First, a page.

Reality Check: Accumulation thru underdevelopment, capitalist development at the expense of the health of people and planet
Hamza Hamouchene has done research on extractivism, energy democracy, food sovereignty and environmental and climate justice in the North African context. He is also the coordinator for North Africa at the Transnational Institute.
Enslaved citizens due to global capitalism
In this episode, Hamza Hamouchene discusses his report titled: Extractivism and Resistance in North Africa, which documents several cases of natural resource extraction which take the form of brutal “accumulation by dispossession,” degrading environments and ecosystems through the privatisation and commodification of land and water. The report shows that these extractive activities have also been met with new waves of resistance and the entrance of new social actors onto the scene, demanding that wealth generated in resource projects be shared equitably in society.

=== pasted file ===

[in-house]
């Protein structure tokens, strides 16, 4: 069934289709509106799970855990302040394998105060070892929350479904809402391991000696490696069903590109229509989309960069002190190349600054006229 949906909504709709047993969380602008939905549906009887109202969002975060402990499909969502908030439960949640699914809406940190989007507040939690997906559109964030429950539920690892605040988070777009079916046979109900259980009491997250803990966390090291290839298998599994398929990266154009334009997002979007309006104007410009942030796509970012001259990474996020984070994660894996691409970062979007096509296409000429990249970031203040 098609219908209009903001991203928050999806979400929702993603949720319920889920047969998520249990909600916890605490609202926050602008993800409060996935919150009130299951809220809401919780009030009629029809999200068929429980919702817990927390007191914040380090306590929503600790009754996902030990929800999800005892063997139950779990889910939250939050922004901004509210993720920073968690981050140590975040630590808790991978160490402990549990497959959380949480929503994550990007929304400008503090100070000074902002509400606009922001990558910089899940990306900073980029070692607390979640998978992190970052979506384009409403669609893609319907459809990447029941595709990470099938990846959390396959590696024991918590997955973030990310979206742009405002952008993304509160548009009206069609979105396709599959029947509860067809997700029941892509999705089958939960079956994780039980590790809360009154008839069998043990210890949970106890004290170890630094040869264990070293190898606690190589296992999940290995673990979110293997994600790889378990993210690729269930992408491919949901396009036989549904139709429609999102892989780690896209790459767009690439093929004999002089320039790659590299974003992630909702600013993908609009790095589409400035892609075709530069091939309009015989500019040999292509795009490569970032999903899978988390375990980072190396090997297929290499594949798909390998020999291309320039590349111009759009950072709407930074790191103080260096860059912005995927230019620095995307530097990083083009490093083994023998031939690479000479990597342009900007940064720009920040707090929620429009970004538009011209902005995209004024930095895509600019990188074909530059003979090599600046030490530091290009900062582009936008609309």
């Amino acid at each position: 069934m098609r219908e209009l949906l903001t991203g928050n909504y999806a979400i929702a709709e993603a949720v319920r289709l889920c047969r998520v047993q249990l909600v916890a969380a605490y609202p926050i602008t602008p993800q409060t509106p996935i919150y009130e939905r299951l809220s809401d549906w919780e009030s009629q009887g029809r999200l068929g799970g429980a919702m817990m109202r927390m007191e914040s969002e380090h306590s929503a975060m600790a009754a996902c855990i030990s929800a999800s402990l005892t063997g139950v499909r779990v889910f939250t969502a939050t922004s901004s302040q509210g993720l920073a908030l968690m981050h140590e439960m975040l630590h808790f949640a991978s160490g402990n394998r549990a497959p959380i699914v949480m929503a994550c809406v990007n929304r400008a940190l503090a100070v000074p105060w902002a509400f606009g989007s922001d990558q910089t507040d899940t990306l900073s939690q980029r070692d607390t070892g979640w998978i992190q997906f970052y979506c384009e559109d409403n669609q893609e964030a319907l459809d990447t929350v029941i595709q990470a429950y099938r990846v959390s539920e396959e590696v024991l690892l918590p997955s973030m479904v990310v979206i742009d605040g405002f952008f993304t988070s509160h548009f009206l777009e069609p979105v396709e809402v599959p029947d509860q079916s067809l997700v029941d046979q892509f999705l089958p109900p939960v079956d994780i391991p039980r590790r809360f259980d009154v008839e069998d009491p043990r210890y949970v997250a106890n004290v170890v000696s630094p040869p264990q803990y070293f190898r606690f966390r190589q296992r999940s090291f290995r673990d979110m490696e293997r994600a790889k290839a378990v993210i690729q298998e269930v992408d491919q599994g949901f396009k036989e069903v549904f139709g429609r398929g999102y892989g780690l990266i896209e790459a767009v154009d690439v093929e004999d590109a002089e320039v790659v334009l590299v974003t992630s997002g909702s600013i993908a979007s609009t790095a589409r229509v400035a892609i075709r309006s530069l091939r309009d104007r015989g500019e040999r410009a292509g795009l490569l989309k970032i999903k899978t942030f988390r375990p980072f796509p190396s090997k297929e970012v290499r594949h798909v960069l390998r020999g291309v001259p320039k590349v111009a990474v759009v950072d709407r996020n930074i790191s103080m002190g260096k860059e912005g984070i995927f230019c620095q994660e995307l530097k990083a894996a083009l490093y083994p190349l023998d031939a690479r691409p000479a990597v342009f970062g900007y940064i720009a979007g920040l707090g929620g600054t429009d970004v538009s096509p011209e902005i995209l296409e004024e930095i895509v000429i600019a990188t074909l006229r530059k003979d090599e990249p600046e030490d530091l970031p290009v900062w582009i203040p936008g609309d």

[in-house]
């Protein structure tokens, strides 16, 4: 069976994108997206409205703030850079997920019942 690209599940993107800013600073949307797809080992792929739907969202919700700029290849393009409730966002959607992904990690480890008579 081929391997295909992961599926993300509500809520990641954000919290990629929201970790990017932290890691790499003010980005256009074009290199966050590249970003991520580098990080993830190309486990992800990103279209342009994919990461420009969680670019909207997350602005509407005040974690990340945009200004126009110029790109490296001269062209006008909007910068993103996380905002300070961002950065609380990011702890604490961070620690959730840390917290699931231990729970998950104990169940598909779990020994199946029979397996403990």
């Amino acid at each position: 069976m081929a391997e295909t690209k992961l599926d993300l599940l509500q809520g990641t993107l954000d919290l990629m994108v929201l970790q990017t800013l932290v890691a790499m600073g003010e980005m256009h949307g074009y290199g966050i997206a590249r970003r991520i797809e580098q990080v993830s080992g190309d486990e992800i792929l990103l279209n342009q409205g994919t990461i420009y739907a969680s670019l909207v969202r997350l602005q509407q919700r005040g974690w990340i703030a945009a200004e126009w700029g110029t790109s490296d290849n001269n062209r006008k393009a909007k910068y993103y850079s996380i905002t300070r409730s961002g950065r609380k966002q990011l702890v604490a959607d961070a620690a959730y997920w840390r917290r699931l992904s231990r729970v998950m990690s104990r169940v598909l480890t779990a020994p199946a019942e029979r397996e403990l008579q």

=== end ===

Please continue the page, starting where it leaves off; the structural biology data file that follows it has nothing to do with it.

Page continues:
Where it’s at and what can people do?
Are these new actors mainly motivated by environmental concerns, or are they fundamentally anti-systemic, seeking to undermine the basis of the capitalist extractive economy? Are these passing episodes of resistance, or do they represent a new development in the historical trajectory of class struggle in North Africa?
Hamza Hamouchene is a London-based Algerian researcher-activist, commentator and a founding member of Algeria Solidarity Campaign (ASC), and Environmental Justice North Africa (EJNA). He previously worked for War on Want, Global Justice Now and Platform London on issues of extractivism, resources, land and food sovereignty as well as climate, environmental, and trade justice. He is the author/editor of two books: “The Struggle for Energy Democracy in the Maghreb” (2017) and “The Coming Revolution to North Africa: The Struggle for Climate Justice” (2015). He also contributed book chapters to “Voices of Liberation: Frantz Fanon” (2014) and “The Palgrave Encyclopaedia of Imperialism and Anti-Imperialism” (2016).
Source: Transnational Institute